The Titleist 910D3 driver is the company’s first adjustable model, and
it’s in direct competition with the adjustable drivers being made by
TaylorMade, Callaway, Nike and other companies. It’s a “players club”
that combines Titleist’s long tradition of excellence with today’s
In my mind, Titleist built its reputation on making great balls and irons. Even though the 905 series was pretty popular, I’ve never thought the company’s drivers received the recognition they deserved. But now the 910 series is here. Is the Titleist 910D3 driver good enough to make people give up the TaylorMade adjustable drivers they’ve been using for several years now? Read on to see what I think.
There are two models in the 910 driver series: the 460cc Titleist 910D2, and the smaller, 445cc Titleist 910D3. The D2 is designed to provide forgiveness and a straight, high ball flight, while the D3 is intended to deliver a more penetrating trajectory and allow better players to work the ball. The slightly smaller players’ version of the 910 series – the Titleist 910D3 driver - is the subject of this review.
The hallmark of this driver, and the feature that makes it user-adjustable, is the company’s new “SureFit™ Tour” two-ring hosel system (SFT). With some turns on the included torque wrench, the club’s loft and lie can be adjusted independently of each other. The 910 series is the first driver on the market that provides that capability.
Other adjustable drivers involve tradeoffs – adjusting the face angle forces an adjustment of the loft, whether you want that or not. But this one is different. The SFT system of the Titleist 910D3 driver lets you dial in whatever combination of loft and lie you choose (16 different loft/lie combinations are possible). That means you can set the loft to provide a high or low trajectory and at the same time close or open the face promote a draw or fade.
I hate it when a club is smarter than I am. This one comes with an instruction booklet describing various settings and the ball flights they promote, but I thought it was hard to figure out. I just couldn’t seem to come up with the right loft/lie combination.
To complicate matters even more, you can buy an optional SureFit™ Tour Weight Kit and swap out the driver’s screw weight in order to change the swingweight. Fortunately, my test club didn’t come with this extra-cost option. I already had enough to try to figure out with the 16 different hosel combinations.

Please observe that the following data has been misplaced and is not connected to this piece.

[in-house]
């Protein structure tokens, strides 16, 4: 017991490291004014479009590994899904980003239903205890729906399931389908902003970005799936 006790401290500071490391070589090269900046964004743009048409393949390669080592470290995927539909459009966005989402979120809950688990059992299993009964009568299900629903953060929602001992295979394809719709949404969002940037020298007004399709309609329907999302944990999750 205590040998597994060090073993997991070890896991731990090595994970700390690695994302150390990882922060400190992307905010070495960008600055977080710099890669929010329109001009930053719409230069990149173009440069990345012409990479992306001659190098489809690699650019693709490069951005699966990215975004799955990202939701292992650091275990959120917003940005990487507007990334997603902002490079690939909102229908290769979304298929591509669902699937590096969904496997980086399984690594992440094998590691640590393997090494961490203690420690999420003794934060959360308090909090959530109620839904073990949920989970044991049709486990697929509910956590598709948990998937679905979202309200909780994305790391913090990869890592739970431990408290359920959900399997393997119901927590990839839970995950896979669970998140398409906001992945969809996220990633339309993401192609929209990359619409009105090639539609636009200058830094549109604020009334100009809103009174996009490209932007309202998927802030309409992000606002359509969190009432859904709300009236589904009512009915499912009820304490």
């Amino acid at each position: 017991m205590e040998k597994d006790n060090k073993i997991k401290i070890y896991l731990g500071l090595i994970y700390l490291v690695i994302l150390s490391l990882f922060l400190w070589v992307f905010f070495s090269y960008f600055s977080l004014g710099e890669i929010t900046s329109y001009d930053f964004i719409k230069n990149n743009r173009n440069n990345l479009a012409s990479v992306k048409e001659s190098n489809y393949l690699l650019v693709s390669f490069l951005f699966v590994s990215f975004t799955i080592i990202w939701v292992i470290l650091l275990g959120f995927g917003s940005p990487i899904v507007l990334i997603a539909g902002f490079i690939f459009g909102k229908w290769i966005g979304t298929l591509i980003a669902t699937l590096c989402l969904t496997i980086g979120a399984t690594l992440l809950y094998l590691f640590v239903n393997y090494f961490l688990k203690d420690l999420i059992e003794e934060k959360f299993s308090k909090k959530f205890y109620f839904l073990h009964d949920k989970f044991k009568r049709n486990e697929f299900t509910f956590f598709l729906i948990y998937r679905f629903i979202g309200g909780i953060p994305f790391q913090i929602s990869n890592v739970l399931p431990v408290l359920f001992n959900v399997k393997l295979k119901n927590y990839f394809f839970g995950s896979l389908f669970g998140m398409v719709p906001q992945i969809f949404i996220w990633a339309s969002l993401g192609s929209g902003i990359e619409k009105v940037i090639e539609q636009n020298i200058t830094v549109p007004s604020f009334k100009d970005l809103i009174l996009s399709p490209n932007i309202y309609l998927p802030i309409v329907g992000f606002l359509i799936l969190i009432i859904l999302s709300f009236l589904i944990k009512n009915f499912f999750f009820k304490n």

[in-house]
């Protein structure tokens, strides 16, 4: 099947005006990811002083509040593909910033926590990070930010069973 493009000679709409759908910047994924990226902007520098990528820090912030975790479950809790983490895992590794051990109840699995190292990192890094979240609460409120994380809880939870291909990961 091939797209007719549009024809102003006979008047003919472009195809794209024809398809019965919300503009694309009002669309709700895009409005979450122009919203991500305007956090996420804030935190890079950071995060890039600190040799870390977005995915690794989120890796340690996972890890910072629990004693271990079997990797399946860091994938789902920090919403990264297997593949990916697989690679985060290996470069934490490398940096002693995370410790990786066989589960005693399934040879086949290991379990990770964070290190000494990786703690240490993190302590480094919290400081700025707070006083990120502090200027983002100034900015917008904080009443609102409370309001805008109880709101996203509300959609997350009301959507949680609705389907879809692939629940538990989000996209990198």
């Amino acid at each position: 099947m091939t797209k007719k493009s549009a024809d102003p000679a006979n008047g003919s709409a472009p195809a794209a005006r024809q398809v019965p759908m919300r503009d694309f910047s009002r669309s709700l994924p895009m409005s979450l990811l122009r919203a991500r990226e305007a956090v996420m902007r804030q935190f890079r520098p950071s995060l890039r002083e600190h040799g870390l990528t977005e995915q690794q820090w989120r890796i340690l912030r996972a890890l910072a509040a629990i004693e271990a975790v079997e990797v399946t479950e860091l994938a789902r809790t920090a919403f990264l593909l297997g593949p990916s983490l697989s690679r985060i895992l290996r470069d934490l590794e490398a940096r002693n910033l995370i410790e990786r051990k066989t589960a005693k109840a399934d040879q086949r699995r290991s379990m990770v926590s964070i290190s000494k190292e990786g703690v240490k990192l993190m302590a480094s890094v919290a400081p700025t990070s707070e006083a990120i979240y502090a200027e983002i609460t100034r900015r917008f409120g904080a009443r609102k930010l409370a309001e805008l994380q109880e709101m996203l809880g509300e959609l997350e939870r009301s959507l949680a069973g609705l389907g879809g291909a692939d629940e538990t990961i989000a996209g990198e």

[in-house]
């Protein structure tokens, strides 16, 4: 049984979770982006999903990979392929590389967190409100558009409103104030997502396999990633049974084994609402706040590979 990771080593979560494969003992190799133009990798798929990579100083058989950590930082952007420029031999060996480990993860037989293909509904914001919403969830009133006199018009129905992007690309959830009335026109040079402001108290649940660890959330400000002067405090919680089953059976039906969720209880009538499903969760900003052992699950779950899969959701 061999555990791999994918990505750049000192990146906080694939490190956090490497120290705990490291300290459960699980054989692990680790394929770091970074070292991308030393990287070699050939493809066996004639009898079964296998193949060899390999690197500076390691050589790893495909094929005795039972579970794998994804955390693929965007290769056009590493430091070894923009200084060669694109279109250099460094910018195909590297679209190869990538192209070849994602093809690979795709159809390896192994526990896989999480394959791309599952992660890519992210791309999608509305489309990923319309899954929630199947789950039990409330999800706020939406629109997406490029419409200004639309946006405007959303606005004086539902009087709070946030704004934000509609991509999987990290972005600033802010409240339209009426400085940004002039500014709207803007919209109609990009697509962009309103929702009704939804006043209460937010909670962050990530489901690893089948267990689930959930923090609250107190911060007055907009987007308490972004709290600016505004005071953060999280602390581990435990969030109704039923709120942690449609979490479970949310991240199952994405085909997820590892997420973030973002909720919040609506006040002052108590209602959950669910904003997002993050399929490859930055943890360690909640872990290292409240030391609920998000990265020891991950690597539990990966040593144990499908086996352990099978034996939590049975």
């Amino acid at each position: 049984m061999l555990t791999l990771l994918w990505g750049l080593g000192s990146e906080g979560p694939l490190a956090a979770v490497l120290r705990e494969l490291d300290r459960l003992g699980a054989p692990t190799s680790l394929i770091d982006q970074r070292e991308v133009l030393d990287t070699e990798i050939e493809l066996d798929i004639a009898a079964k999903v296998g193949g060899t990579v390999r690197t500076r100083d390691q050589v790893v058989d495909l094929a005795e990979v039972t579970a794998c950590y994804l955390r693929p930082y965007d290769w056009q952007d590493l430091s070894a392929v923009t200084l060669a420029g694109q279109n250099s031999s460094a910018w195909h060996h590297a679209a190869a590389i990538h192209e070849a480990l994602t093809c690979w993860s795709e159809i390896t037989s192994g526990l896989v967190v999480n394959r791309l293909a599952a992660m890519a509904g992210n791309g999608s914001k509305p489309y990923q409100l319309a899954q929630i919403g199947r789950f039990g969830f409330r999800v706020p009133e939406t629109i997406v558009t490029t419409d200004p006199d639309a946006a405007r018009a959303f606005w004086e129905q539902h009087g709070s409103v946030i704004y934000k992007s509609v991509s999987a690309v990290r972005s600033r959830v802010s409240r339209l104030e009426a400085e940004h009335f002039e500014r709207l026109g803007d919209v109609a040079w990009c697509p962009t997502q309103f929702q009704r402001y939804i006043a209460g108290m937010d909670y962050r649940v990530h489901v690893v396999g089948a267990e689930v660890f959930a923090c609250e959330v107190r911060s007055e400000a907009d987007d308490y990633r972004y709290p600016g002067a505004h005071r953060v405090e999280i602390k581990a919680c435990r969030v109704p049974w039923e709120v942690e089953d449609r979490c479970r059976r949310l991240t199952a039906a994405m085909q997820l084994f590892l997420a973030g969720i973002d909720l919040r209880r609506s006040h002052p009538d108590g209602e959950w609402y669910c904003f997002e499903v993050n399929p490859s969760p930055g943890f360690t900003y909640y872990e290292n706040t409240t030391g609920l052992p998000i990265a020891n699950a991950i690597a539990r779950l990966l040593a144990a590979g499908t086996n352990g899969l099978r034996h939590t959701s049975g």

A new casting technology allows the titanium crown of the Titleist 910D3 driver to be thin and lightweight. The weight savings allows some discretionary weight to be positioned low and back, and a rear screw weight deepens and lowers the center of gravity even more to create a more stable club head. The face uses a variable thickness design (the central portion is thicker) to enlarge the sweet spot and produce faster ball speeds and more distance on off-center shots.
The Titleist 910D3 driver is pear-shaped and all black – a look I’ve always appreciated because it implies power and distance. Although I’ve started to like TaylorMade’s matte-white clubs, I still prefer the sleekness of black. And with this club, the crown, face, hosel and shaft are all black. Scoring lines on the face and an alignment aid on the crown are done in a contrasting white. The club face is tall and deep, which I also like. Appearance-wise, I was in heaven while I was testing the Titleist 910D3 driver.
Three lofts (8.5, 9.5 and 10.5) are available, along with multiple shaft options (three different Mitsubishi Diamana shafts, an Aldila RIP 60 and a Project X Tour Graphite shaft are the stock choices). My test club was a 10.5-degree paired with a regular-flex Aldila RIP 60 graphite shaft.
The club produced a medium-high, penetrating ball flight and a solid sound and feel when I made pure contact. There was nothing hollow or tinny about the sound of the Titleist 910D3 driver, and the tone changed slightly on high, low, heel and toe shots so there was plenty of feedback.
Forgiveness was fairly impressive for what’s considered a “players club.” Likewise, I’d give its distance and accuracy high marks. I do have to admit to feeling a bit overwhelmed by the whole SFT thing, though. I guess I just feel more comfortable buying a properly fit driver with the right characteristics for my swing to begin with, instead of fiddling around adjusting it. You might feel very differently.
The Bottom Line: Putting my confusion about the adjustment system aside, the Titleist 910D3 driver is a fine players club. It looks great and it’s long, straight and fairly forgiving. And if it’s not perfect for you straight off the shelf, maybe you can figure out how to use its ground-breaking adjustment system to produce the specific type of shots you want.
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